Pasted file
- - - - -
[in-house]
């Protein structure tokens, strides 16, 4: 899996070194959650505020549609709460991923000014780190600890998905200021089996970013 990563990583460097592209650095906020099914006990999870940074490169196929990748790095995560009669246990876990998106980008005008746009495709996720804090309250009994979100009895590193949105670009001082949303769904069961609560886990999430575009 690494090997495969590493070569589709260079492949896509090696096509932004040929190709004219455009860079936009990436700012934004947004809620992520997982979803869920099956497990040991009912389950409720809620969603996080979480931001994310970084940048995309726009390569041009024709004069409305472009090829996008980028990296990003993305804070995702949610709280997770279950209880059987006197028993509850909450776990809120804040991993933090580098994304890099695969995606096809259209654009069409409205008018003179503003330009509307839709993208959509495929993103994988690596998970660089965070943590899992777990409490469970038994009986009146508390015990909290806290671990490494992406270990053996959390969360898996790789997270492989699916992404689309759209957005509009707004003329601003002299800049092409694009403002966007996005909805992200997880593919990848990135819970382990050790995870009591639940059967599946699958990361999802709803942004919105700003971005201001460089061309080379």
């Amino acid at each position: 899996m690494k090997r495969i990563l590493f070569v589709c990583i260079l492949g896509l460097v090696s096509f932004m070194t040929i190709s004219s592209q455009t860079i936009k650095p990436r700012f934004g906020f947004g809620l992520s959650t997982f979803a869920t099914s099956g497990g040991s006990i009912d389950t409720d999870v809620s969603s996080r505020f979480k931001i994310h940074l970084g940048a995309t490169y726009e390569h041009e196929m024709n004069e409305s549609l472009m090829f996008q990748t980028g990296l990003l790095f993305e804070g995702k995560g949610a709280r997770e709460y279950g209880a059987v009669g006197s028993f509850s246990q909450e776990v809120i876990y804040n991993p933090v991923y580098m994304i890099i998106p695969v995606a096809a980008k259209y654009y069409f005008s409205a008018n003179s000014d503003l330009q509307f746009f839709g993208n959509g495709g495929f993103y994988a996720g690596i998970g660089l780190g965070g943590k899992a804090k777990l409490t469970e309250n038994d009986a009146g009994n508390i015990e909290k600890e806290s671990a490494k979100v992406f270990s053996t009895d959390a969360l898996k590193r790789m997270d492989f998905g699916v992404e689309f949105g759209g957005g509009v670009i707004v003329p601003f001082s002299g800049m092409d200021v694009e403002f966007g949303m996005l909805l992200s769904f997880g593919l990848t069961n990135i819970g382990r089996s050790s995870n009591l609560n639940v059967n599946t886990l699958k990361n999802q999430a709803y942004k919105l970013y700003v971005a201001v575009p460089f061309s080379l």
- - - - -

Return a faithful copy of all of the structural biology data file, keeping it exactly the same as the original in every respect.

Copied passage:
[in-house]
């Protein structure tokens, strides 16, 4: 899996070194959650505020549609709460991923000014780190600890998905200021089996970013 990563990583460097592209650095906020099914006990999870940074490169196929990748790095995560009669246990876990998106980008005008746009495709996720804090309250009994979100009895590193949105670009001082949303769904069961609560886990999430575009 690494090997495969590493070569589709260079492949896509090696096509932004040929190709004219455009860079936009990436700012934004947004809620992520997982979803869920099956497990040991009912389950409720809620969603996080979480931001994310970084940048995309726009390569041009024709004069409305472009090829996008980028990296990003993305804070995702949610709280997770279950209880059987006197028993509850909450776990809120804040991993933090580098994304890099695969995606096809259209654009069409409205008018003179503003330009509307839709993208959509495929993103994988690596998970660089965070943590899992777990409490469970038994009986009146508390015990909290806290671990490494992406270990053996959390969360898996790789997270492989699916992404689309759209957005509009707004003329601003002299800049092409694009403002966007996005909805992200997880593919990848990135819970382990050790995870009591639940059967599946699958990361999802709803942004919105700003971005201001460089061309080379």
């Amino acid at each position: 899996m690494k090997r495969i990563l590493f070569v589709c990583i260079l492949g896509l460097v090696s096509f932004m070194t040929i190709s004219s592209q455009t860079i936009k650095p990436r700012f934004g906020f947004g809620l992520s959650t997982f979803a869920t099914s099956g497990g040991s006990i009912d389950t409720d999870v809620s969603s996080r505020f979480k931001i994310h940074l970084g940048a995309t490169y726009e390569h041009e196929m024709n004069e409305s549609l472009m090829f996008q990748t980028g990296l990003l790095f993305e804070g995702k995560g949610a709280r997770e709460y279950g209880a059987v009669g006197s028993f509850s246990q909450e776990v809120i876990y804040n991993p933090v991923y580098m994304i890099i998106p695969v995606a096809a980008k259209y654009y069409f005008s409205a008018n003179s000014d503003l330009q509307f746009f839709g993208n959509g495709g495929f993103y994988a996720g690596i998970g660089l780190g965070g943590k899992a804090k777990l409490t469970e309250n038994d009986a009146g009994n508390i015990e909290k600890e806290s671990a490494k979100v992406f270990s053996t009895d959390a969360l898996k590193r790789m997270d492989f998905g699916v992404e689309f949105g759209g957005g509009v670009i707004v003329p601003f001082s002299g800049m092409d200021v694009e403002f966007g949303m996005l909805l992200s769904f997880g593919l990848t069961n990135i819970g382990r089996s050790s995870n009591l609560n639940v059967n599946t886990l699958k990361n999802q999430a709803y942004k919105l970013y700003v971005a201001v575009p460089f061309s080379l």